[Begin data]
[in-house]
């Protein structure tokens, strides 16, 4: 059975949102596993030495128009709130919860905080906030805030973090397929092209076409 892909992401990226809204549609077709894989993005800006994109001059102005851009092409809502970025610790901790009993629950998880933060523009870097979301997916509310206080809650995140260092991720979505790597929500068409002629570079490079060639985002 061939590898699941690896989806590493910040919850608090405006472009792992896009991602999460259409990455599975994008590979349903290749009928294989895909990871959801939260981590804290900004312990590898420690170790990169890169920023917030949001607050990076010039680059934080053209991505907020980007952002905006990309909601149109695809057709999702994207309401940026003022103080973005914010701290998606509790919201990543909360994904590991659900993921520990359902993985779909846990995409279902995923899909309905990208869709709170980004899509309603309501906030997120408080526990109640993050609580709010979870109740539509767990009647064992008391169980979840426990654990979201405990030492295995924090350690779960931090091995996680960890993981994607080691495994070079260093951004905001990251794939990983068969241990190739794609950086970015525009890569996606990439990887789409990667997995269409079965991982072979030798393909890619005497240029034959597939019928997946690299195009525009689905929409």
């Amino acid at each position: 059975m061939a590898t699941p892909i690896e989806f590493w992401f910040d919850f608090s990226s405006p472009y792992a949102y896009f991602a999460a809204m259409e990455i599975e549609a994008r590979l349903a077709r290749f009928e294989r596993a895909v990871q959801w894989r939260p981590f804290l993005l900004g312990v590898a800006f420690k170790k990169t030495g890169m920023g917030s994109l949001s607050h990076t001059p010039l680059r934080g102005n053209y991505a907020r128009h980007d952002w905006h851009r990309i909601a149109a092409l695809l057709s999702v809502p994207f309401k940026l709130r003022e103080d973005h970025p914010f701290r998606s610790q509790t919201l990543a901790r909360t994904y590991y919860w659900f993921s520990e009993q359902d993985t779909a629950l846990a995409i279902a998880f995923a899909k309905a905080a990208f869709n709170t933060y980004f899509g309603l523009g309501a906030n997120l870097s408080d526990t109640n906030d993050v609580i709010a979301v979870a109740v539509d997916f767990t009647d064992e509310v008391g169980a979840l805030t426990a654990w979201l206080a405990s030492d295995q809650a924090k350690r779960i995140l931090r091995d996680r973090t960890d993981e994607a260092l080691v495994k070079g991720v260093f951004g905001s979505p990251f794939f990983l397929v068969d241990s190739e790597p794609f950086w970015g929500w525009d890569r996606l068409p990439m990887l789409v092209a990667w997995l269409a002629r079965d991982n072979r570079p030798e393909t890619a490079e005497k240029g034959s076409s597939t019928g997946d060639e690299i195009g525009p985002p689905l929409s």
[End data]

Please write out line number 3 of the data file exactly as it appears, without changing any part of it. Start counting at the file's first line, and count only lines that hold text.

């Amino acid at each position: 059975m061939a590898t699941p892909i690896e989806f590493w992401f910040d919850f608090s990226s405006p472009y792992a949102y896009f991602a999460a809204m259409e990455i599975e549609a994008r590979l349903a077709r290749f009928e294989r596993a895909v990871q959801w894989r939260p981590f804290l993005l900004g312990v590898a800006f420690k170790k990169t030495g890169m920023g917030s994109l949001s607050h990076t001059p010039l680059r934080g102005n053209y991505a907020r128009h980007d952002w905006h851009r990309i909601a149109a092409l695809l057709s999702v809502p994207f309401k940026l709130r003022e103080d973005h970025p914010f701290r998606s610790q509790t919201l990543a901790r909360t994904y590991y919860w659900f993921s520990e009993q359902d993985t779909a629950l846990a995409i279902a998880f995923a899909k309905a905080a990208f869709n709170t933060y980004f899509g309603l523009g309501a906030n997120l870097s408080d526990t109640n906030d993050v609580i709010a979301v979870a109740v539509d997916f767990t009647d064992e509310v008391g169980a979840l805030t426990a654990w979201l206080a405990s030492d295995q809650a924090k350690r779960i995140l931090r091995d996680r973090t960890d993981e994607a260092l080691v495994k070079g991720v260093f951004g905001s979505p990251f794939f990983l397929v068969d241990s190739e790597p794609f950086w970015g929500w525009d890569r996606l068409p990439m990887l789409v092209a990667w997995l269409a002629r079965d991982n072979r570079p030798e393909t890619a490079e005497k240029g034959s076409s597939t019928g997946d060639e690299i195009g525009p985002p689905l929409s």